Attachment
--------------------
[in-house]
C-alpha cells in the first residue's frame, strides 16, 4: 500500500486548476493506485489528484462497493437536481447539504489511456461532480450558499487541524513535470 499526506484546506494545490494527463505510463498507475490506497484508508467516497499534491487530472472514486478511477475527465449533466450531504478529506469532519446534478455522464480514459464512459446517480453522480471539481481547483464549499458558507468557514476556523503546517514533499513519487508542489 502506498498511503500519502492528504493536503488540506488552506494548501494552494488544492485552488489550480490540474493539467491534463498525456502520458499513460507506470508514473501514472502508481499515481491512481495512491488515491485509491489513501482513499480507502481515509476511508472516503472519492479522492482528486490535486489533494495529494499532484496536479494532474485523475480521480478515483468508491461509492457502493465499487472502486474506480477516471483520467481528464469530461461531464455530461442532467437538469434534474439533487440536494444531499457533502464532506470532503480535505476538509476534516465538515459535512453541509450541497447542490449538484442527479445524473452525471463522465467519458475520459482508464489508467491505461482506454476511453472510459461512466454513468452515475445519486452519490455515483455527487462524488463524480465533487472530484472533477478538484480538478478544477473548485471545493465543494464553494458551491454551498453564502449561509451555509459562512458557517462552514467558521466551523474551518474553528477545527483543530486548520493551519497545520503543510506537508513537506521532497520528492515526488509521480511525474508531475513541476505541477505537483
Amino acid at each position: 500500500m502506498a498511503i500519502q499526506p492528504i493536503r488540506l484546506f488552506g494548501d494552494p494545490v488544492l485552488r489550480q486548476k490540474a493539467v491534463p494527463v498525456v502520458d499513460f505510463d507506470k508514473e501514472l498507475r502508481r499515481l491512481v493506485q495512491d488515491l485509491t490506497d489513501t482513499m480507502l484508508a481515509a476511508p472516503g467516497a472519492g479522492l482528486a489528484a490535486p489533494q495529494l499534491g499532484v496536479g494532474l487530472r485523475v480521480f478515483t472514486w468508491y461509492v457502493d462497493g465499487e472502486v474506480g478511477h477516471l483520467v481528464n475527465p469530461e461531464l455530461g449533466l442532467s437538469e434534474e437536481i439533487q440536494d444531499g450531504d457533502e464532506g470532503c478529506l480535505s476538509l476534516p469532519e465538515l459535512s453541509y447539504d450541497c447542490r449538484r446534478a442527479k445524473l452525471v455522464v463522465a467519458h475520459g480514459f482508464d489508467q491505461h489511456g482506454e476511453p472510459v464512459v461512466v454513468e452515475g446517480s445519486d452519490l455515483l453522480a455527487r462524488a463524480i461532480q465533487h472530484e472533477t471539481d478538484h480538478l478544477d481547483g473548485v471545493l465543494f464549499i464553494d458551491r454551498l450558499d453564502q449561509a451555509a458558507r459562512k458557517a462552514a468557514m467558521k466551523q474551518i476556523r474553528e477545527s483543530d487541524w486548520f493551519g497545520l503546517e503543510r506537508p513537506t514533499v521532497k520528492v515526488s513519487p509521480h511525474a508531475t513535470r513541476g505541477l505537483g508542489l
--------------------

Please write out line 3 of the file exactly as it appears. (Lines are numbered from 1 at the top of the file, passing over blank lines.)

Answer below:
Amino acid at each position: 500500500m502506498a498511503i500519502q499526506p492528504i493536503r488540506l484546506f488552506g494548501d494552494p494545490v488544492l485552488r489550480q486548476k490540474a493539467v491534463p494527463v498525456v502520458d499513460f505510463d507506470k508514473e501514472l498507475r502508481r499515481l491512481v493506485q495512491d488515491l485509491t490506497d489513501t482513499m480507502l484508508a481515509a476511508p472516503g467516497a472519492g479522492l482528486a489528484a490535486p489533494q495529494l499534491g499532484v496536479g494532474l487530472r485523475v480521480f478515483t472514486w468508491y461509492v457502493d462497493g465499487e472502486v474506480g478511477h477516471l483520467v481528464n475527465p469530461e461531464l455530461g449533466l442532467s437538469e434534474e437536481i439533487q440536494d444531499g450531504d457533502e464532506g470532503c478529506l480535505s476538509l476534516p469532519e465538515l459535512s453541509y447539504d450541497c447542490r449538484r446534478a442527479k445524473l452525471v455522464v463522465a467519458h475520459g480514459f482508464d489508467q491505461h489511456g482506454e476511453p472510459v464512459v461512466v454513468e452515475g446517480s445519486d452519490l455515483l453522480a455527487r462524488a463524480i461532480q465533487h472530484e472533477t471539481d478538484h480538478l478544477d481547483g473548485v471545493l465543494f464549499i464553494d458551491r454551498l450558499d453564502q449561509a451555509a458558507r459562512k458557517a462552514a468557514m467558521k466551523q474551518i476556523r474553528e477545527s483543530d487541524w486548520f493551519g497545520l503546517e503543510r506537508p513537506t514533499v521532497k520528492v515526488s513519487p509521480h511525474a508531475t513535470r513541476g505541477l505537483g508542489l